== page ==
CNOT4 enhances the efficacy of anti - PD-1 immunotherapy in a model of non-small cell lung cancer

Lung Cancer

FEBS Open Bio. 2020 Oct 8. doi: 10.1002/2211-5463.12998. Online ahead of print.


The use of immune checkpoint inhibitors that target programmed cell death-1 (PD-1) has been proposed for treatment of advanced non-small cell lung cancer (NSCLC). However, in clinical trials, cumulative response rates to anti-PD-1 treatment were approximately 20% in patients with NSCLC. CCR4-NOT transcription complex, subunit 4 (CNOT4) is a RING finger protein with E3-ubiquitin-ligase activity. We previously reported that CNOT4 may act as a tumor suppressor in NSCLC. Here, we examined whether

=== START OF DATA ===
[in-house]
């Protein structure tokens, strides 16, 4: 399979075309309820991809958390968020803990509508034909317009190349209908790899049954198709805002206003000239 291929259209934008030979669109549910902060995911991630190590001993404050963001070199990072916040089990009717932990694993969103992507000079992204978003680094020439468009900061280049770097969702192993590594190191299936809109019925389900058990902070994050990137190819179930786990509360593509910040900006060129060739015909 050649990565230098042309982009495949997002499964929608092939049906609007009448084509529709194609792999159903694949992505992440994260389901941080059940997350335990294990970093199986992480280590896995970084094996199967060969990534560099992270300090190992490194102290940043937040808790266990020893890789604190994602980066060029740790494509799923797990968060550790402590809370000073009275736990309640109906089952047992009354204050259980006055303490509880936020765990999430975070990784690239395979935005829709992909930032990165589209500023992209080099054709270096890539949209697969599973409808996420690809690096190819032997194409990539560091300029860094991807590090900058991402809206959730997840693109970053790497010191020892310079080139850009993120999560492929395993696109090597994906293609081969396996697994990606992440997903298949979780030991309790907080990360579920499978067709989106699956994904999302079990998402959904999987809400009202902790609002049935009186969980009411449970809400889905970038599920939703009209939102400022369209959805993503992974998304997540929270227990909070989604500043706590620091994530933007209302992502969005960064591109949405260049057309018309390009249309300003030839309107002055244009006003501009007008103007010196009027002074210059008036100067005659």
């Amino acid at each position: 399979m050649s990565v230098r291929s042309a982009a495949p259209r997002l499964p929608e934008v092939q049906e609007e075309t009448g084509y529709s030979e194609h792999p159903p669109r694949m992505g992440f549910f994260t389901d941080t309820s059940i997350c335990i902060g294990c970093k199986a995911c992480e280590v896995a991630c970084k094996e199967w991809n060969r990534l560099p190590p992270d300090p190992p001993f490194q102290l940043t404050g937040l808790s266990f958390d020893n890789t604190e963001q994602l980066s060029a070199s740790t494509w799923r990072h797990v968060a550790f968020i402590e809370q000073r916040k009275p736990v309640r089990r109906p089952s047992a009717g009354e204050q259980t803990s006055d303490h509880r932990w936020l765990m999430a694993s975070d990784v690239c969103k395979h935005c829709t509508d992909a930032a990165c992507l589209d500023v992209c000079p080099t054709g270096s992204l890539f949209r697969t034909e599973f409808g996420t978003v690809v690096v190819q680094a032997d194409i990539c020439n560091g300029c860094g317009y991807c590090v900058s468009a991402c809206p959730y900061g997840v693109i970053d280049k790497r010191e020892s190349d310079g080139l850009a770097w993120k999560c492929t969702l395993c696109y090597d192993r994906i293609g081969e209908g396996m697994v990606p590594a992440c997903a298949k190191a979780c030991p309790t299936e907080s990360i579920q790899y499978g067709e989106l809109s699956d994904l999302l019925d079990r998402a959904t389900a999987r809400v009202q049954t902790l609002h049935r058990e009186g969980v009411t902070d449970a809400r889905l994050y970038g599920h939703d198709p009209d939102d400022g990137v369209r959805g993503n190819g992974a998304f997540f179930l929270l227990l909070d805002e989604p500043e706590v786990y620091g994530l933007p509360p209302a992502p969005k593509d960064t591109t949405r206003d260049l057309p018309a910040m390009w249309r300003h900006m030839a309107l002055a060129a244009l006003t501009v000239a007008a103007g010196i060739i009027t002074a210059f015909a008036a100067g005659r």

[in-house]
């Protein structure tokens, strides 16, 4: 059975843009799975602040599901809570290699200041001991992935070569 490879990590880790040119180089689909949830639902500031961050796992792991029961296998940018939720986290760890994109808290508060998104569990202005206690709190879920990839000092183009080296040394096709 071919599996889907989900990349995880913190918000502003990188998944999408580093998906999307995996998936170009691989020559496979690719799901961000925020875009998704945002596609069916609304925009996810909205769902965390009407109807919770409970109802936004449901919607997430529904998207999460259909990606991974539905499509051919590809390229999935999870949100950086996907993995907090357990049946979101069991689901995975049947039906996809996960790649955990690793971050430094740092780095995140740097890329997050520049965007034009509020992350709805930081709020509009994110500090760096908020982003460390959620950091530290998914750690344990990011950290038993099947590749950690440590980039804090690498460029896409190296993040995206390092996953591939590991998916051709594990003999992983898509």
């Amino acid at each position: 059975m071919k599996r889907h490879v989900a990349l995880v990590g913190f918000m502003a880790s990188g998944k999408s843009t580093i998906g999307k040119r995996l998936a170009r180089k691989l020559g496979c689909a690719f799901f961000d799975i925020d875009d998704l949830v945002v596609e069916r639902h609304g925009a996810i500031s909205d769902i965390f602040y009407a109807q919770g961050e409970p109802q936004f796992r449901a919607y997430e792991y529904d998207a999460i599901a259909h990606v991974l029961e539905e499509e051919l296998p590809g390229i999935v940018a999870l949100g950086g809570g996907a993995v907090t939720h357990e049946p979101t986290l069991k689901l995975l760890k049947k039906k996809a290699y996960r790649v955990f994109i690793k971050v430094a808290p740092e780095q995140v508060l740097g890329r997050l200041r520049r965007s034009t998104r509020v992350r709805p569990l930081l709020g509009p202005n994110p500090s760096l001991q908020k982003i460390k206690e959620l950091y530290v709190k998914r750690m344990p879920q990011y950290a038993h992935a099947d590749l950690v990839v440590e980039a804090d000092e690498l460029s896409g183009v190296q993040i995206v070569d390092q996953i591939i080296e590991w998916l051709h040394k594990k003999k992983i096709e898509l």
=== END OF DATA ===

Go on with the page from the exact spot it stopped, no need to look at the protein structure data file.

CNOT4 can enhance the efficacy of anti-PD-1 immunotherapy in a model of NSCLC. The association of CNOT4 and overall survival was analyzed using datasets from The Cancer Genome Atlas (TCGA). Tumor models were established by subcutaneously implanting tumor cells line (A549 cell) into mice. CNOT4 was observed to be positively associated with relapse-free survival and overall survival in patients with NSCLC. CNOT4 overexpression suppressed tumor growth in vivo and enhanced the effect of anti-PD-1 immunotherapy, which was accompanied by increased CD3+ and CD8+ T lymphocytes infiltration and higher interferon (IFN)-ɤ and tumor necrosis factor (TNF)-α levels. In conclusion, CNOT4 may enhance the efficacy of anti-PD-1 immunotherapy and may have potential as a prognostic marker for NSCLC, or as a combinational target with anti-PD-1 treatment for patients with NSCLC.